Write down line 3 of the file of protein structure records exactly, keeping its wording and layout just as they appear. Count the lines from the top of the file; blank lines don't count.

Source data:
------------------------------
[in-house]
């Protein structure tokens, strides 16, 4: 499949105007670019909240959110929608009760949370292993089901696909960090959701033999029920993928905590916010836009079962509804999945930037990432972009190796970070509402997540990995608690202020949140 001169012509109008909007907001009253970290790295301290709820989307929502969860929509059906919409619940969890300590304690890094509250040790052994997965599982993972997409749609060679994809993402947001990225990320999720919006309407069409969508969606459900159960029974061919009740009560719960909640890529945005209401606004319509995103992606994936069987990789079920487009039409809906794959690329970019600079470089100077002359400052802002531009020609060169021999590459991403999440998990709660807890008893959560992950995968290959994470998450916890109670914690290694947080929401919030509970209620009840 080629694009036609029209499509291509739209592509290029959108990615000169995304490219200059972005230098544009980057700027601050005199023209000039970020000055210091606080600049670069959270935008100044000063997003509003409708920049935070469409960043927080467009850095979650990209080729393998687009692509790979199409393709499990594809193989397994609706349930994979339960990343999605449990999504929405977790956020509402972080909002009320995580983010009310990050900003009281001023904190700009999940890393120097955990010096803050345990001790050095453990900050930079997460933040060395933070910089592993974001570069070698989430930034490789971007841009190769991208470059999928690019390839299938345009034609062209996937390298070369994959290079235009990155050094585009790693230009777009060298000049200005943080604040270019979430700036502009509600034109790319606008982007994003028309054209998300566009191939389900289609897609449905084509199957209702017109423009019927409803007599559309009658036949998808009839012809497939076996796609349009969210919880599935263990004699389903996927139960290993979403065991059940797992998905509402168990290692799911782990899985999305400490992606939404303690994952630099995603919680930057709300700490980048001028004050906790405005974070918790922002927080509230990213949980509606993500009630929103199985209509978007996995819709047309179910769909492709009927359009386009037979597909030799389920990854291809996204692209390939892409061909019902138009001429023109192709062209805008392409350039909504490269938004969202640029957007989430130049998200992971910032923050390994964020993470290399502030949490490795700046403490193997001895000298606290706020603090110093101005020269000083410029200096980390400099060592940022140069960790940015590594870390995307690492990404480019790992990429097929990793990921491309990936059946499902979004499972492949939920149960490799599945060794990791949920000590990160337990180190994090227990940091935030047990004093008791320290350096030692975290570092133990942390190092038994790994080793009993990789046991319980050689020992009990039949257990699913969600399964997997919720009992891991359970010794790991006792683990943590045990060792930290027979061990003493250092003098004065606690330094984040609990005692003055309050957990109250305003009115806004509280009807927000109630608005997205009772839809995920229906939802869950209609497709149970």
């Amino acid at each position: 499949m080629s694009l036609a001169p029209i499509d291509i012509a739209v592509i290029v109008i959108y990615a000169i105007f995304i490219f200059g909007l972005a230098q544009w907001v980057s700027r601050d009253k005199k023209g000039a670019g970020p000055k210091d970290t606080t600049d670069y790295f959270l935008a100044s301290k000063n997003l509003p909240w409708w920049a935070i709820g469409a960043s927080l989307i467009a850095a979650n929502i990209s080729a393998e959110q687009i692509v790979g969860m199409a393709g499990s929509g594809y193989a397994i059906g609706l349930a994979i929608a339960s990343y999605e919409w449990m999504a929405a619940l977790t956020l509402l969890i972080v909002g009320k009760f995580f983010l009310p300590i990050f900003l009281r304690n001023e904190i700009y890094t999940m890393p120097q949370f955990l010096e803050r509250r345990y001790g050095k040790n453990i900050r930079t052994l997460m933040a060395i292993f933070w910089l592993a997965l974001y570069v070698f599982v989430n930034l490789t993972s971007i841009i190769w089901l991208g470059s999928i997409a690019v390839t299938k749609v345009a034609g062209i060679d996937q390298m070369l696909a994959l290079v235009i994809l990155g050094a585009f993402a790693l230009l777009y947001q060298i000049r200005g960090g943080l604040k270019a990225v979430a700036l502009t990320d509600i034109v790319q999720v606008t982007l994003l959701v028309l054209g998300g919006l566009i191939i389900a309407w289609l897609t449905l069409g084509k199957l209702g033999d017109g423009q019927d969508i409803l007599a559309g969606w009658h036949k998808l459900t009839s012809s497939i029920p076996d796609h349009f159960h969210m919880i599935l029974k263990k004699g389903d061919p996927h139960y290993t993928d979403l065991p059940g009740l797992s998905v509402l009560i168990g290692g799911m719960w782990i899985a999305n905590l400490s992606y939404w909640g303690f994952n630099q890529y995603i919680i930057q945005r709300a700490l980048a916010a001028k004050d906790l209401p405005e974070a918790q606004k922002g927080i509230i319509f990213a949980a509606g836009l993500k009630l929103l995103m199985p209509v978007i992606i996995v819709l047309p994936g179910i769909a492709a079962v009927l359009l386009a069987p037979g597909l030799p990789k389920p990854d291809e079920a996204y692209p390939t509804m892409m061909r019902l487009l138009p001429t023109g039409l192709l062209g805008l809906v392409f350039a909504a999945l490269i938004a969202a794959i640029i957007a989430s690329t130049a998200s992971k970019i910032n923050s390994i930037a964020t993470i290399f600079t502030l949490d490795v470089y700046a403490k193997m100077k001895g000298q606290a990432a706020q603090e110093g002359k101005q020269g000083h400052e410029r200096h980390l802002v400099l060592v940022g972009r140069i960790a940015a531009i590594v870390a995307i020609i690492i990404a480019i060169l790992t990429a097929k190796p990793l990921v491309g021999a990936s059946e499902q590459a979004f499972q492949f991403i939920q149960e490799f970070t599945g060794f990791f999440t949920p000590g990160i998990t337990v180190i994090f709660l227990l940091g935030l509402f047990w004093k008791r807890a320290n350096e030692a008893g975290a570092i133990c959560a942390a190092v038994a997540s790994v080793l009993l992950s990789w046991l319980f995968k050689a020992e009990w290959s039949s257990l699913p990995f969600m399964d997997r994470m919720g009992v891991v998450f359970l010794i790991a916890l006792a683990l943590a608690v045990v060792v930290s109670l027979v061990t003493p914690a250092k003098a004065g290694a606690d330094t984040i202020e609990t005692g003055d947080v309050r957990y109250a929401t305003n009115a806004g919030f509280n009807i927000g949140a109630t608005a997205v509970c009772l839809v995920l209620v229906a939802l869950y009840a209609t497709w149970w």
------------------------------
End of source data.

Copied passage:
């Amino acid at each position: 499949m080629s694009l036609a001169p029209i499509d291509i012509a739209v592509i290029v109008i959108y990615a000169i105007f995304i490219f200059g909007l972005a230098q544009w907001v980057s700027r601050d009253k005199k023209g000039a670019g970020p000055k210091d970290t606080t600049d670069y790295f959270l935008a100044s301290k000063n997003l509003p909240w409708w920049a935070i709820g469409a960043s927080l989307i467009a850095a979650n929502i990209s080729a393998e959110q687009i692509v790979g969860m199409a393709g499990s929509g594809y193989a397994i059906g609706l349930a994979i929608a339960s990343y999605e919409w449990m999504a929405a619940l977790t956020l509402l969890i972080v909002g009320k009760f995580f983010l009310p300590i990050f900003l009281r304690n001023e904190i700009y890094t999940m890393p120097q949370f955990l010096e803050r509250r345990y001790g050095k040790n453990i900050r930079t052994l997460m933040a060395i292993f933070w910089l592993a997965l974001y570069v070698f599982v989430n930034l490789t993972s971007i841009i190769w089901l991208g470059s999928i997409a690019v390839t299938k749609v345009a034609g062209i060679d996937q390298m070369l696909a994959l290079v235009i994809l990155g050094a585009f993402a790693l230009l777009y947001q060298i000049r200005g960090g943080l604040k270019a990225v979430a700036l502009t990320d509600i034109v790319q999720v606008t982007l994003l959701v028309l054209g998300g919006l566009i191939i389900a309407w289609l897609t449905l069409g084509k199957l209702g033999d017109g423009q019927d969508i409803l007599a559309g969606w009658h036949k998808l459900t009839s012809s497939i029920p076996d796609h349009f159960h969210m919880i599935l029974k263990k004699g389903d061919p996927h139960y290993t993928d979403l065991p059940g009740l797992s998905v509402l009560i168990g290692g799911m719960w782990i899985a999305n905590l400490s992606y939404w909640g303690f994952n630099q890529y995603i919680i930057q945005r709300a700490l980048a916010a001028k004050d906790l209401p405005e974070a918790q606004k922002g927080i509230i319509f990213a949980a509606g836009l993500k009630l929103l995103m199985p209509v978007i992606i996995v819709l047309p994936g179910i769909a492709a079962v009927l359009l386009a069987p037979g597909l030799p990789k389920p990854d291809e079920a996204y692209p390939t509804m892409m061909r019902l487009l138009p001429t023109g039409l192709l062209g805008l809906v392409f350039a909504a999945l490269i938004a969202a794959i640029i957007a989430s690329t130049a998200s992971k970019i910032n923050s390994i930037a964020t993470i290399f600079t502030l949490d490795v470089y700046a403490k193997m100077k001895g000298q606290a990432a706020q603090e110093g002359k101005q020269g000083h400052e410029r200096h980390l802002v400099l060592v940022g972009r140069i960790a940015a531009i590594v870390a995307i020609i690492i990404a480019i060169l790992t990429a097929k190796p990793l990921v491309g021999a990936s059946e499902q590459a979004f499972q492949f991403i939920q149960e490799f970070t599945g060794f990791f999440t949920p000590g990160i998990t337990v180190i994090f709660l227990l940091g935030l509402f047990w004093k008791r807890a320290n350096e030692a008893g975290a570092i133990c959560a942390a190092v038994a997540s790994v080793l009993l992950s990789w046991l319980f995968k050689a020992e009990w290959s039949s257990l699913p990995f969600m399964d997997r994470m919720g009992v891991v998450f359970l010794i790991a916890l006792a683990l943590a608690v045990v060792v930290s109670l027979v061990t003493p914690a250092k003098a004065g290694a606690d330094t984040i202020e609990t005692g003055d947080v309050r957990y109250a929401t305003n009115a806004g919030f509280n009807i927000g949140a109630t608005a997205v509970c009772l839809v995920l209620v229906a939802l869950y009840a209609t497709w149970w």